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70% of U.S. businesses hiked wages in Q1, but the Great Resignation shows no signs of stopping

Posted by Deepshikha Shukla

April 27, 2022    |     3-minute read (509 words)

Some 70% of businesses hiked wages in the first quarter of 2022, according to the National Association for Business Economics, based on a survey the organization conducted April 4 to 12 this year. 

This is up from 60% in the January survey and represents the highest level since the survey’s inception 40 years ago, and 60% of respondents reported they are successfully passing on some or all of the cost increases to customers, Nevertheless, the survey also indicates that many companies are still struggling with employee turnover.

About 50% of firms reported they were experiencing a labor shortage, although the share of businesses reporting both skilled and unskilled labor shortages declined compared to the January survey. About a third of panelists said their firms were not experiencing a labor crunch.

This was the fourth consecutive survey in which respondents reported there had been no wage declines at their businesses. Also, 31% of panelists cited an increase in employment at their firms, similar to results of the last three surveys.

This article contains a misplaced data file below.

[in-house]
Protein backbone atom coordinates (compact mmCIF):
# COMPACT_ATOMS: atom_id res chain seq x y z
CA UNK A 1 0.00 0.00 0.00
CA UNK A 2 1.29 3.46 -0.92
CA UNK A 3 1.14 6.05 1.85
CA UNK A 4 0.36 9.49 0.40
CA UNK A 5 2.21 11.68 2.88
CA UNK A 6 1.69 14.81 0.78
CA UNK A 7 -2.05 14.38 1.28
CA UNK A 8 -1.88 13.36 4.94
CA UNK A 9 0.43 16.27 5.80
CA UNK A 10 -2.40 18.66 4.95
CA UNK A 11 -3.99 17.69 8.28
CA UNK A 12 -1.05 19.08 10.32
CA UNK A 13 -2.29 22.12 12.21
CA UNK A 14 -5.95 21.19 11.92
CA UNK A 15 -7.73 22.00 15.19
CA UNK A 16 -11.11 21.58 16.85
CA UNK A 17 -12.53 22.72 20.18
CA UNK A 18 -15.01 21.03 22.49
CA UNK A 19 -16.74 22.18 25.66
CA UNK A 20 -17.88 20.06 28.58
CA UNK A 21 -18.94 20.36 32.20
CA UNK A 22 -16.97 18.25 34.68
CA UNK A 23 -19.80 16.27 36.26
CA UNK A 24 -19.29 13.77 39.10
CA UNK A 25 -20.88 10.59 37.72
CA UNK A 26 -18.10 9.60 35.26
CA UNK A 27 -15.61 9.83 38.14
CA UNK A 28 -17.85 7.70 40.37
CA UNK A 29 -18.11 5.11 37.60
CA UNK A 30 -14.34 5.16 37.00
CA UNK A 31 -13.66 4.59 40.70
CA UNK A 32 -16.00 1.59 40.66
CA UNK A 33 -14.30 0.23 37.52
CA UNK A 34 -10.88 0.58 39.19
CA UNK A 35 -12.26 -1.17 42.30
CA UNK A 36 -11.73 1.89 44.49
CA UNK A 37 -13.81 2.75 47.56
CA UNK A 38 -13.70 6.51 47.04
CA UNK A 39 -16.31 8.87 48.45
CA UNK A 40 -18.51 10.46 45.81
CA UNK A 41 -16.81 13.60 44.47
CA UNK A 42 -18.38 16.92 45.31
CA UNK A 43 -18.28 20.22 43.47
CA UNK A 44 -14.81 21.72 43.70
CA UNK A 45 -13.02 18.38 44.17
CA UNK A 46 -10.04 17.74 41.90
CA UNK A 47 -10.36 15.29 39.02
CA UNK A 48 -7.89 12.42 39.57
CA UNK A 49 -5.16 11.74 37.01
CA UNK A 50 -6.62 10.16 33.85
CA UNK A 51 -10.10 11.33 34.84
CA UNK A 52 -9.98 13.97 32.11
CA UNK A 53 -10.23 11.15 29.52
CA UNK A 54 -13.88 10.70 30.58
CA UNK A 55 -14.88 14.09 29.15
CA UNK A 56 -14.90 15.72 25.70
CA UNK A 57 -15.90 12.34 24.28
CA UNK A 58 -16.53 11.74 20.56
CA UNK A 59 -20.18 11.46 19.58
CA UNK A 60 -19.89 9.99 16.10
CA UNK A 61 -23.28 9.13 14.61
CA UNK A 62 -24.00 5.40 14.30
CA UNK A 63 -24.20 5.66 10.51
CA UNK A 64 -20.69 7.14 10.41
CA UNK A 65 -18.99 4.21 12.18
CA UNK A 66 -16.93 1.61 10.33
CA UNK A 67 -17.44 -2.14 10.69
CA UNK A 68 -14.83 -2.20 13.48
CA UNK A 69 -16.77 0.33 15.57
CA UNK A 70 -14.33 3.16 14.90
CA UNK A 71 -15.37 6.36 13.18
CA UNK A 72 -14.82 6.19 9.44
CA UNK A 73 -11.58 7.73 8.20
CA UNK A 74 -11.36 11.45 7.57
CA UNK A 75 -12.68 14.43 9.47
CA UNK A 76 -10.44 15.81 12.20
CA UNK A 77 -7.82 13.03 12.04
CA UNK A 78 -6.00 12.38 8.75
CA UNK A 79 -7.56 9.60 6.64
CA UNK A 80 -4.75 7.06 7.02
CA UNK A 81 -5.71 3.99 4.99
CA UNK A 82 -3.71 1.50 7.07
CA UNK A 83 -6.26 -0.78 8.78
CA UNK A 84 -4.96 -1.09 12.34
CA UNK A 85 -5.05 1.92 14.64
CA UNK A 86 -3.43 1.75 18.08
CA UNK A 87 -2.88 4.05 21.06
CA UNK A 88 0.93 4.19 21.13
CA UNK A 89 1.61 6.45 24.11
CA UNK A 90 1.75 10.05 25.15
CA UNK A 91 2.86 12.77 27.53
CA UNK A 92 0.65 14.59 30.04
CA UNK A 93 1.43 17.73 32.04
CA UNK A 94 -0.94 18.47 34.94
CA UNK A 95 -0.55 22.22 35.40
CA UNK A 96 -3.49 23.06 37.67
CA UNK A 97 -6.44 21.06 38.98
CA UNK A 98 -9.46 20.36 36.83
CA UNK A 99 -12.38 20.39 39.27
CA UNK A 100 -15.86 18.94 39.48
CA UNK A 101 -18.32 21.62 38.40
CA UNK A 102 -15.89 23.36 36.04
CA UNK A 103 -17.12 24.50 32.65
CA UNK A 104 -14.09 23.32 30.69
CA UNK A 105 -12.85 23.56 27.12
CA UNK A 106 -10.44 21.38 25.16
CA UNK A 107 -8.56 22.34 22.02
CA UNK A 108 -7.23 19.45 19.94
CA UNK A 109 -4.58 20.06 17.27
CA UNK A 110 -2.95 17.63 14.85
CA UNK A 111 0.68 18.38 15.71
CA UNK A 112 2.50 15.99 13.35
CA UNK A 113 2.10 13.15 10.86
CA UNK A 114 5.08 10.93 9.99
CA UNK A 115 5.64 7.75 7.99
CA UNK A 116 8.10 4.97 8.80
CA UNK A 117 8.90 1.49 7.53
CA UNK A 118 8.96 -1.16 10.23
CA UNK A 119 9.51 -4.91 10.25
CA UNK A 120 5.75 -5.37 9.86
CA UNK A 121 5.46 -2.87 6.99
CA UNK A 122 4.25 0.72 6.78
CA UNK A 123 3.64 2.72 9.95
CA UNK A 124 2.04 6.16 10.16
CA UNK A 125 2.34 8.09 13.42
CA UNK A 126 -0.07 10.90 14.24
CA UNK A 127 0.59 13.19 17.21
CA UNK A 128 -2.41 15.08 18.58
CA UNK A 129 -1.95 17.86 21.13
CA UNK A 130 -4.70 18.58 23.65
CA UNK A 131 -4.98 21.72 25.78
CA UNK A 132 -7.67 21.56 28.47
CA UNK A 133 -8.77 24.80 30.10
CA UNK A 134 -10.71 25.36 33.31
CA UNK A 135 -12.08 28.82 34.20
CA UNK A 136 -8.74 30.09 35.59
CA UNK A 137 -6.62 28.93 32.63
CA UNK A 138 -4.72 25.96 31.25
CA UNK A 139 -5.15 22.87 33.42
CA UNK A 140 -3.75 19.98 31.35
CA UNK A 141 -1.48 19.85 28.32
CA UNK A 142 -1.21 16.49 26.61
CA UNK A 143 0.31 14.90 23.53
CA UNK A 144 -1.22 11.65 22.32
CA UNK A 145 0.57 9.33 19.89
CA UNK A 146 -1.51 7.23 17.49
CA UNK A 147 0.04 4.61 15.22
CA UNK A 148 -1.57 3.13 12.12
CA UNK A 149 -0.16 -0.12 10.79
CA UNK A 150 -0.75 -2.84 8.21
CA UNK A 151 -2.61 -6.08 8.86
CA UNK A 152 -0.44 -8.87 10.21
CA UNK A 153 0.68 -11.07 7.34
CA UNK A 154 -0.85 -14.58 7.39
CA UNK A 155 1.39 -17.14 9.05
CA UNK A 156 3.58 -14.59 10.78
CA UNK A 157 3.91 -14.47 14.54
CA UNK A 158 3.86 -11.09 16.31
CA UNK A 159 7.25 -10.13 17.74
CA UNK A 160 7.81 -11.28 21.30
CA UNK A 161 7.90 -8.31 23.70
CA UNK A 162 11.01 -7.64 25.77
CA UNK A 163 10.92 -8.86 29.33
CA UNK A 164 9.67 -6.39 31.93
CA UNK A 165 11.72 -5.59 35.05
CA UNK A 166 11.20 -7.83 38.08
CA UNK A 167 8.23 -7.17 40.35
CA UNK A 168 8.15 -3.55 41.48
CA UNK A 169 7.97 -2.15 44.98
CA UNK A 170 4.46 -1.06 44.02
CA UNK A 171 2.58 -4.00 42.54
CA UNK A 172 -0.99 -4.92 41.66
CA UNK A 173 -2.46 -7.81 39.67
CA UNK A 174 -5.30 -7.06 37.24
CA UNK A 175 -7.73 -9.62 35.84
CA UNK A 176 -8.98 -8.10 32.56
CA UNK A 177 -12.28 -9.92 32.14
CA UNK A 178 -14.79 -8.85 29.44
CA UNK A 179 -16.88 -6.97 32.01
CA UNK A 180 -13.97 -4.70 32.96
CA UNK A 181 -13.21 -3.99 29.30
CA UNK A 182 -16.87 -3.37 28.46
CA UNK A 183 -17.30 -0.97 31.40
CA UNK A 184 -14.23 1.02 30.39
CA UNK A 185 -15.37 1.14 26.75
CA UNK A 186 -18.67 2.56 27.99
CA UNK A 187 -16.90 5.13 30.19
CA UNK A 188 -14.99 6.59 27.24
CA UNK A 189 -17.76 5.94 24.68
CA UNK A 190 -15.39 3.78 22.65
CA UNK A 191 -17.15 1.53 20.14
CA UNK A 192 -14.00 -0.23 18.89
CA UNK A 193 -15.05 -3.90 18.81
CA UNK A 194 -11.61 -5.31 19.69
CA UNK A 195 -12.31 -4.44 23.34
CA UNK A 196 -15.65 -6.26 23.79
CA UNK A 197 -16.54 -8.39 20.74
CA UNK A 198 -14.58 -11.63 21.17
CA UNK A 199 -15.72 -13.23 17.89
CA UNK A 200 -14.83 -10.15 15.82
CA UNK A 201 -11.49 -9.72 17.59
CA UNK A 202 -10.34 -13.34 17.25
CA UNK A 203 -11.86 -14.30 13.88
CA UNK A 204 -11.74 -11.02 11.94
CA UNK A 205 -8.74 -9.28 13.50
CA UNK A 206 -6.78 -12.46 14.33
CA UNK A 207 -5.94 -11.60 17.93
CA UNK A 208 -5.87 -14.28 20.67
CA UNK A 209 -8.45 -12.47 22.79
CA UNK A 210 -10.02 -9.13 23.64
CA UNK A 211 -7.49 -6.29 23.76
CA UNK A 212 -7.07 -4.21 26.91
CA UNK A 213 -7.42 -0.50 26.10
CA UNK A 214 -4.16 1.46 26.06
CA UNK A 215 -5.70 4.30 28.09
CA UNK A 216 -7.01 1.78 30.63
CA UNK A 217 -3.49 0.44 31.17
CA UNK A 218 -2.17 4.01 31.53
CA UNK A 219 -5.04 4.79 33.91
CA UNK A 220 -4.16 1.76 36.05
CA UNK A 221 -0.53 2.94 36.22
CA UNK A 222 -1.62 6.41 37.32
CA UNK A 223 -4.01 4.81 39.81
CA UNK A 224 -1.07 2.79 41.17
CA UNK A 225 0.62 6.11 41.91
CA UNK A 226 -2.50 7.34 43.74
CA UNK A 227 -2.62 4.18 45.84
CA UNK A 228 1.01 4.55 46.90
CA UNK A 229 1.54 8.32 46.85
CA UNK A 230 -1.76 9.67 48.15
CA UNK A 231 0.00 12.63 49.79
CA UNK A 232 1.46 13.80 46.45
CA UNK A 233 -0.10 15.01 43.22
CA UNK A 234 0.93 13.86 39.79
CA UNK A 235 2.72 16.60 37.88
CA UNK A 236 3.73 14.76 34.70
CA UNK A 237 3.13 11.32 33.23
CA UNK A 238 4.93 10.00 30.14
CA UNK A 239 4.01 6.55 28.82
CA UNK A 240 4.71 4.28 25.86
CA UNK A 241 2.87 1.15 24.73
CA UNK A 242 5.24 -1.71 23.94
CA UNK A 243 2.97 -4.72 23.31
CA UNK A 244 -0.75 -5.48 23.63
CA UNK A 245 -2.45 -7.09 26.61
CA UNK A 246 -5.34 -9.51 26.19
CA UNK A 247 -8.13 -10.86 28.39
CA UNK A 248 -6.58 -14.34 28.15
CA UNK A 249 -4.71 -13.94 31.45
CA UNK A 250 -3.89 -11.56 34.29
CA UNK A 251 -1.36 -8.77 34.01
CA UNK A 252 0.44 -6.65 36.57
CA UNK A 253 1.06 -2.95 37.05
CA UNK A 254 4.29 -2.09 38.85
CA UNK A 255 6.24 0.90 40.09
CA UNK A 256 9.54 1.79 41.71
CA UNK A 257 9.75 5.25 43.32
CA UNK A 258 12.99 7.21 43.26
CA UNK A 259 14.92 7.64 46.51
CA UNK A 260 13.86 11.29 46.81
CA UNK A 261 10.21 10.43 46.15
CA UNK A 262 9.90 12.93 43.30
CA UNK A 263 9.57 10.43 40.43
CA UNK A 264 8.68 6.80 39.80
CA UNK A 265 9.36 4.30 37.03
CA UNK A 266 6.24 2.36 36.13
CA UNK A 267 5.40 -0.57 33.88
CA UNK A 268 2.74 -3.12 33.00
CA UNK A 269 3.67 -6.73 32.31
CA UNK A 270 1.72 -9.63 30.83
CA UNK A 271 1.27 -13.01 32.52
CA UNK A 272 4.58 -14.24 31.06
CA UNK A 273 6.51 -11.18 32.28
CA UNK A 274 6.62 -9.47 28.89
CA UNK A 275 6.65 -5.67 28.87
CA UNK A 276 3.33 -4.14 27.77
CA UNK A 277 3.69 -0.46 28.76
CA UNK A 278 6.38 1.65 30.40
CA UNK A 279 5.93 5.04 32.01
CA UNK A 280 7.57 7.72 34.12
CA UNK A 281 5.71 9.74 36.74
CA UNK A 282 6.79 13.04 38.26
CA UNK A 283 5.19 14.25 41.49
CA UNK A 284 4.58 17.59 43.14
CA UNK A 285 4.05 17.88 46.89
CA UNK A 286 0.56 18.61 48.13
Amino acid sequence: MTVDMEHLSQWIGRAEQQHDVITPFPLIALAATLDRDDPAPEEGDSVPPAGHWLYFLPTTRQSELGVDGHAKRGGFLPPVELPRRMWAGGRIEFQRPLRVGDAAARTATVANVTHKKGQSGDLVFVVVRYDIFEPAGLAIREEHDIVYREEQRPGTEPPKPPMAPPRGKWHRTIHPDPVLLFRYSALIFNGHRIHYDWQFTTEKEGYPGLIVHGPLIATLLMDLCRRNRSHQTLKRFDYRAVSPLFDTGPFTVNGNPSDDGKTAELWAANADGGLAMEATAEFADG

Data from the employees' perspective

Despite the fact that most U.S. firms are increasing wages, 21% of American workers took a new job in the past 12 months, according to the State of Work in America survey conducted by consulting firm Grant Thornton.

One of the survey’s most illuminating findings is that 2 of every 5 workers who switched jobs over the last year are now actively looking for another job. These recent job-switchers will account for a large share of labor-market churn in the near term as the so-called Great Resignation continues.

Among those who recently took a new job, close to 60% said they’d had two or more competing offers when they made their decisions, the survey found. The two biggest reasons that they turned down an offer were pay and benefits, at 42% and 33%, respectively. 

Businesses’ demand for labor continues to surpass the supply of workers, which has in turn created favorable conditions for job-seekers. Workers are benefiting from new labor market opportunities in which job openings are near a record high and pay is going up.

“The power is going to the employee right now,” said Grant Thornton principal Tim Glowa. “The war for talent is continuing, and it’s really not showing any signs of slowing down.”

Among workers who switched jobs in the last year, the top three reasons cited for the move were pay at 37%, lack of advancement opportunities at 27% and benefits other than health and retirement at 19%. Other reasons included a poor manager or misaligned job expectation. These findings strongly suggest employers need to reconsider compensation, benefits and other offerings to prevail in the search for talented workers.

On another note, the survey demonstrates that most companies are not able to discern the real sources of employee stress, such as debt, medical issues, mental health struggles or an array of other personal issues, said Glowa. This lack of awareness means it can be tough for businesses to offer enticing benefits that resonate with employees. 

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